The Michigan State Spartans are experiencing one of the better runs from a team not named Ohio State this summer, and they can thank Monday for continuing the momentum.
After landing 4-star running back Larry Scott earlier in the month of July, the Spartans added two big commitments on Monday. It meant a huge jump up the national rankings according to 247Sports, jumping 11 spots to become the No. 34-ranked class in the country and the No. 7-ranked class in the Big Ten.
First to commit was wide receiver Felton Davis III out of Fairfax, Virginia. The 3-star prospect gave his verbal pledge early on Monday.
While he may not be the highest ranked wide receiver on the national board, getting a foothold in Virginia is something MSU (and most of the rest of the Big Ten) is looking to do now that Maryland is in the conference and in the Spartans’ division.
Davis III is the No. 77-ranked wide receiver and the No. 21-ranked prospect out of Virginia. He’s also the No. 615-ranked prospect according to the 247Sports composite rankings.
The 6’3″, 175-pound prospect becomes the first wide receiver to verbally pledge to the Spartans, and the only player committed or on the MSU roster from Virginia.
Committed to Michigan State ?✳️ #MSU19
— Luca Brasi (@TheFreak84_) July 21, 2014
Getting on the board at that position and with that kind of player was only the beginning of a great day for the Spartans, as they also added a quality cornerback to their “No Fly Zone” defensive backfield.
Josh Butler, a 5’11”, 175-pound cornerback out of West Mesquite (Mesquite, Texas), became the second player from an important recruiting state to pledge to the Spartans. In fact, he became the first player to pledge to the Spartans from Texas since Nic Foles did it in the 2007 class.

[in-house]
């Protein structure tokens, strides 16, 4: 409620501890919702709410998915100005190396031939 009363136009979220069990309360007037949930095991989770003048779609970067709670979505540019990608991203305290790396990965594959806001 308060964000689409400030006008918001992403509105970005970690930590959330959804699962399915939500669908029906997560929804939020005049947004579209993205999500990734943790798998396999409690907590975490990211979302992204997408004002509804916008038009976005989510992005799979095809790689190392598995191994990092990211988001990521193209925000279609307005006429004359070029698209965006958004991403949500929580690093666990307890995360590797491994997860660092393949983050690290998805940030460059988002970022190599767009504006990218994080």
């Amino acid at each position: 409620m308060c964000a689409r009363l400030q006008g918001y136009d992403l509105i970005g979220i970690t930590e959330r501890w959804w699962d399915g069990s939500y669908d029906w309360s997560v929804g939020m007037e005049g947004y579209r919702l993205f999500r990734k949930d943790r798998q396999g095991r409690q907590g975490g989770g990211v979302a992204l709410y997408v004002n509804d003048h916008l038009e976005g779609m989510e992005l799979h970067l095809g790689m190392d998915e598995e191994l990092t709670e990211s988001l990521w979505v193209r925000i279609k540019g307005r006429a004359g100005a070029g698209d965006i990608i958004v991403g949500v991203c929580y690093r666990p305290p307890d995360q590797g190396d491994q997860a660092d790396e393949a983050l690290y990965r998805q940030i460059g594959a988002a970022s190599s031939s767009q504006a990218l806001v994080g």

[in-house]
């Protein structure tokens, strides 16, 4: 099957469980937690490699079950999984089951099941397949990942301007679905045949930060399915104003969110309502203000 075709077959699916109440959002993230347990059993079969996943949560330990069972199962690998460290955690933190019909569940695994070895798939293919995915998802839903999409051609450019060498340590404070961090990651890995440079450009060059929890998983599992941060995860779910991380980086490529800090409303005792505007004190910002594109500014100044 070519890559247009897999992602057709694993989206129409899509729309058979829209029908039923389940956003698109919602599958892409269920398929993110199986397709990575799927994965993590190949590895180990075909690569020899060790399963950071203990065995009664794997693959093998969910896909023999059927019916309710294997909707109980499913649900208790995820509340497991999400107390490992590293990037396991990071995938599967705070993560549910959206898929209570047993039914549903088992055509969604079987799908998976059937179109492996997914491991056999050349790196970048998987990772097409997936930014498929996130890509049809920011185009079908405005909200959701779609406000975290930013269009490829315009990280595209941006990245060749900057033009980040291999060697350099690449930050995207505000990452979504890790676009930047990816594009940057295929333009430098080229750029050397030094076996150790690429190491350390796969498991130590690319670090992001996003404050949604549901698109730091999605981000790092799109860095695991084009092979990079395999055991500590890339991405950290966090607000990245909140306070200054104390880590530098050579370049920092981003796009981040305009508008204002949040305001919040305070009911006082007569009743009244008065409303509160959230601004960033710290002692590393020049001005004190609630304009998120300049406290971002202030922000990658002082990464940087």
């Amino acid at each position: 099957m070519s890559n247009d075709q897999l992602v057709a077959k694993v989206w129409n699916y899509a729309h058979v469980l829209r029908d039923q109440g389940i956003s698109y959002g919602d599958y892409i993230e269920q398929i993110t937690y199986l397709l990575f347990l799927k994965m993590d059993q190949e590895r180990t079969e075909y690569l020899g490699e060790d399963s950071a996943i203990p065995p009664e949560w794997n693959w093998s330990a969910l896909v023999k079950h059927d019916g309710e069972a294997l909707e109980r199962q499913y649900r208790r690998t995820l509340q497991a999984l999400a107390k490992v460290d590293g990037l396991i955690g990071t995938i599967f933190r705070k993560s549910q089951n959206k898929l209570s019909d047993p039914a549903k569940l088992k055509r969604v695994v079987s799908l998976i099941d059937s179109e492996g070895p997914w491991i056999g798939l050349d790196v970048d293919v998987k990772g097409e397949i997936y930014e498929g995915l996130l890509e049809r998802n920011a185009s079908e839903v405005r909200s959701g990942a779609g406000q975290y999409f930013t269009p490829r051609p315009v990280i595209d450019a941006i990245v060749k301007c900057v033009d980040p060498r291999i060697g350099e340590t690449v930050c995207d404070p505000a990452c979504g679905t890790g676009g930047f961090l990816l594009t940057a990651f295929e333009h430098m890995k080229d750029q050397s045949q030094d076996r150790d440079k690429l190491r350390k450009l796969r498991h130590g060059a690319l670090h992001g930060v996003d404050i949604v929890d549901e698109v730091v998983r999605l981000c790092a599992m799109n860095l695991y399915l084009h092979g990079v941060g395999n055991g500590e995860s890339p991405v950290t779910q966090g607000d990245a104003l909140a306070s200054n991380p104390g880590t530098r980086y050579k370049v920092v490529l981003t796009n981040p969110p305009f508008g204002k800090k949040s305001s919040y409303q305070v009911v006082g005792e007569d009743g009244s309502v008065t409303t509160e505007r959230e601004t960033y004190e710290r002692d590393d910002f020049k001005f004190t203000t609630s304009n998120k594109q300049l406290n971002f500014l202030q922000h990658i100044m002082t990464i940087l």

He also could be a future star for the Spartans, as he’s a high 3-star recruit and comes in as the No. 31-ranked cornerback in the country and the No. 47-ranked player in the state of Texas.
Michigan State has done a lot of winning with a lot less of the talent on the recruiting trail, so adding some vital players from key talent-rich states has to be sending a message to those around the Big Ten.
No longer is MSU just a threat in states like Michigan, Ohio, Pennsylvania and the rest of the Midwest, it’s becoming a nationally recognized program on the recruiting trail. Giving Dantonio access to working with that kind of talent has to be a scary thought to the rest of the conference.
The real test will be seeing what the 2016 class will look like, because it’s that class that will be affected more by the rise to national prominence that was MSU’s 2013 season. If it can continue this kind of national momentum the Spartans could become a player on the national recruiting circuit.
One thing is clear, Michigan State isn’t going to be content with resting on its 2013 laurels.